Whether we like it or not, some workplace disputes simply can’t be resolved by having both parties sit down and talk it out, especially where discrimination or harassment is concerned.

In cases such as these, it is absolutely essential that you have formal procedures in place to deal with such problems, and more importantly, that you actually implement them correctly when required.

However, you should also not be slap-dash with how you apply these procedures, and such steps should only taken after informal problem-solving has been attempted, or an employee has legitimate grievances that require you to take this road. They should very much be treated as a last-resort step in the conflict-resolution process.

How to avoid workplace confrontation in the future

As with most things in life, prevention is almost always better than the cure, and knowing what the signs of any brewing workplace conflict are can go a long way towards heading it off before it becomes a bigger issue.

So, in order to minimize the chance of future workplace confrontation down the line, we recommend doing the following:

  • Get to know your team – all small business owners and managers should take the time to get to know their team. Doing so will not only help you facilitate their preferred working style, but it will also make it that much easier to spot where conflict might arise in the future.
  • Look for early signs – in many cases, potential conflict can be spotted well before it actually breaks out into the open. Therefore, you should keep an eye out for things such as disrespectful behavior, petty acts that disrupt work, and attitude changes between employees, all of which can be early signs of a wider issue.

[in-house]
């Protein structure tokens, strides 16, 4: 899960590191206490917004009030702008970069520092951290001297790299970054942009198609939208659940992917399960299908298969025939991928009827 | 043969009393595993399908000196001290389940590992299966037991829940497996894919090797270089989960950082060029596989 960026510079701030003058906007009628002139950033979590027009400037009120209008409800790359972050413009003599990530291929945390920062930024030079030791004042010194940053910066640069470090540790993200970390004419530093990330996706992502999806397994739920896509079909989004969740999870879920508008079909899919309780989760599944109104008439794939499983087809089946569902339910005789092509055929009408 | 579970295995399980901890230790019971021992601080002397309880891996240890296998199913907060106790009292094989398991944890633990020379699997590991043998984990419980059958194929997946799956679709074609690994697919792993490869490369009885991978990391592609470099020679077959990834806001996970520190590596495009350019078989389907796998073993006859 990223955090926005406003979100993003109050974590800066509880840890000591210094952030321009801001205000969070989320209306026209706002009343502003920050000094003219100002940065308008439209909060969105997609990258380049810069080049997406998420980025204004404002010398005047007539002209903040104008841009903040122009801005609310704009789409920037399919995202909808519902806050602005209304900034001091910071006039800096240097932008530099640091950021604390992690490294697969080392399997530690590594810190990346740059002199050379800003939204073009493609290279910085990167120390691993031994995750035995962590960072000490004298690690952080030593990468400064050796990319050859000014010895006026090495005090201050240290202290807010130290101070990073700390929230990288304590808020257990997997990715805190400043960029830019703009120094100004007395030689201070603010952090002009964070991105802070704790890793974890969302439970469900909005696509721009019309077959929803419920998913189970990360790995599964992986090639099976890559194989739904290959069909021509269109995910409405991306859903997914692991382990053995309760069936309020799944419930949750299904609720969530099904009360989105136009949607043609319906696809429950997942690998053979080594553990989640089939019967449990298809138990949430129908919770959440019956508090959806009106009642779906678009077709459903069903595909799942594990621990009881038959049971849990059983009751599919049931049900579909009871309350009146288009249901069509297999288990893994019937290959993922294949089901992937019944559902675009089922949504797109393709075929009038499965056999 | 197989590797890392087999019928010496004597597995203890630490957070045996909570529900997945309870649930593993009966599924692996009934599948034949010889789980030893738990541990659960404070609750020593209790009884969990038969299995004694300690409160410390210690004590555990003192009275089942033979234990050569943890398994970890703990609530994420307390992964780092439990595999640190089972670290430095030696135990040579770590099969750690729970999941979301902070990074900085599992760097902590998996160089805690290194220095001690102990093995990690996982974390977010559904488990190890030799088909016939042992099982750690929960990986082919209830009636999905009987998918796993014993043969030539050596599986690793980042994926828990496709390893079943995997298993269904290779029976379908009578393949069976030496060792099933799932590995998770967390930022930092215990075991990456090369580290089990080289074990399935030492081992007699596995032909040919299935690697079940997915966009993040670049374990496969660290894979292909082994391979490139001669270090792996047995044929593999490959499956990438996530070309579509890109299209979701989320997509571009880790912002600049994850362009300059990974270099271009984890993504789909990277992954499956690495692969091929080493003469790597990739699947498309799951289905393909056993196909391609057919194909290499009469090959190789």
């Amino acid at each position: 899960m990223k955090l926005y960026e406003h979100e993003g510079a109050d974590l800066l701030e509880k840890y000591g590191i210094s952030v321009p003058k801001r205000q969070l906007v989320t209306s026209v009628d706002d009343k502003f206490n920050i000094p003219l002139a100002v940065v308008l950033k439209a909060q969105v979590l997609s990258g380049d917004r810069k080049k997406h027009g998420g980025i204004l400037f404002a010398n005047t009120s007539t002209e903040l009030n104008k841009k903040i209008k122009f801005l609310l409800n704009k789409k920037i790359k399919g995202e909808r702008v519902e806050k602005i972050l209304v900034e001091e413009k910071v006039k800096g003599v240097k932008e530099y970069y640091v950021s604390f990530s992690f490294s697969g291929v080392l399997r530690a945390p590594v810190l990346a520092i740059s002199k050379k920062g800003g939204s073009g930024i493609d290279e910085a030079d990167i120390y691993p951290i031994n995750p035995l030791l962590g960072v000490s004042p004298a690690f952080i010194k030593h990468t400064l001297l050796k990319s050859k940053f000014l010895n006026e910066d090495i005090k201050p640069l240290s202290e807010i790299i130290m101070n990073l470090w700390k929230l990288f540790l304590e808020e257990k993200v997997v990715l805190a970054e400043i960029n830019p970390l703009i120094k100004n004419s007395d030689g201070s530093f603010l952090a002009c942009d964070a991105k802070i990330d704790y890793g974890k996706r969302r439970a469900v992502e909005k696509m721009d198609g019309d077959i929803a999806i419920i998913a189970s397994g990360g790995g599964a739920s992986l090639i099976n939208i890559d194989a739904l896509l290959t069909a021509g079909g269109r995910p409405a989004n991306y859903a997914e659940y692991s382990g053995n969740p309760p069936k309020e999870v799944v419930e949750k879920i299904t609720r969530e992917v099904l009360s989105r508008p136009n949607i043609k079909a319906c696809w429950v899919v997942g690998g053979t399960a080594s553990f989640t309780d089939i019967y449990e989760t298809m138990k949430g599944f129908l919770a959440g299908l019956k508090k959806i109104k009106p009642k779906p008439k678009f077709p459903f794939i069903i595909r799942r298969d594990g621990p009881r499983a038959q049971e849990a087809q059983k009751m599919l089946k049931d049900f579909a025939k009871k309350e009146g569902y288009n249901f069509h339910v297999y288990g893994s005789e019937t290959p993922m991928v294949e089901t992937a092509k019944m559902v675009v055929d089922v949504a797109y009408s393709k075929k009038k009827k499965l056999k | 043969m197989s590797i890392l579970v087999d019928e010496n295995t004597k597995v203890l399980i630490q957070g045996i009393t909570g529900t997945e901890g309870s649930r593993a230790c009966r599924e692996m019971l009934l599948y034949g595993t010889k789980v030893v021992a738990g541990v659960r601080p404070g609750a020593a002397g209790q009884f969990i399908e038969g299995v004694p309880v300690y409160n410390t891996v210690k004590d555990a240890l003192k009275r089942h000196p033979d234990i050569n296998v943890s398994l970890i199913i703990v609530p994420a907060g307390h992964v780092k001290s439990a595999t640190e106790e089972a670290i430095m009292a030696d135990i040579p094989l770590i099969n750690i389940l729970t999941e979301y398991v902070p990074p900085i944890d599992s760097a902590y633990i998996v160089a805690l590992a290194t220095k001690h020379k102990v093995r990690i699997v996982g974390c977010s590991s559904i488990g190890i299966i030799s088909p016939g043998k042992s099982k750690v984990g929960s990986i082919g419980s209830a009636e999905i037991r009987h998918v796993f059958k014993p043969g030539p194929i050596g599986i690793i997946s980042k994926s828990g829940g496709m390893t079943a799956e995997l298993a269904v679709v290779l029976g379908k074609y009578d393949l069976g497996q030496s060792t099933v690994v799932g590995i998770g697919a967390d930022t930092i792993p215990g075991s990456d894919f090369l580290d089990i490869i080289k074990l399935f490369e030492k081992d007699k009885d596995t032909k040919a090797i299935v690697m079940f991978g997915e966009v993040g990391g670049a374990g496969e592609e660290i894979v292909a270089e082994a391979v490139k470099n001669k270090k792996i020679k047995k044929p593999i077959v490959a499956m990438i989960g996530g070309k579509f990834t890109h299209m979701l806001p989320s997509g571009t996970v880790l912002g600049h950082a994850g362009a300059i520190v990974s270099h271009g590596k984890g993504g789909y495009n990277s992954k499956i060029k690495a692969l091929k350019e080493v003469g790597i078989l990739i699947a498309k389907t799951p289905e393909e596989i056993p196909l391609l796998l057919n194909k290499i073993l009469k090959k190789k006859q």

• Intervene promptly – once you do spot the potential for conflict, or from the moment you’re made aware of it, it is very important to intervene promptly in order to resolve the matter before it becomes a larger problem.
  • Make clear your expectations – as a manager or business owner, one thing you can do to help reduce the odds of conflict occurring in the workplace is to make clear how you expect your employees to treat each other and approach their work. Encouraging an atmosphere of mutual respect, understanding, and teamwork can help cement team relationships and make conflict resolution easier.

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Hopefully, you should now have a much better understanding of how to deal with conflict in the workplace. Of course, one thing that can’t be avoided is the stress that comes with operating a customer service team, especially if that’s not the primary role of your team – which is why you might want to consider working with VoiceNation.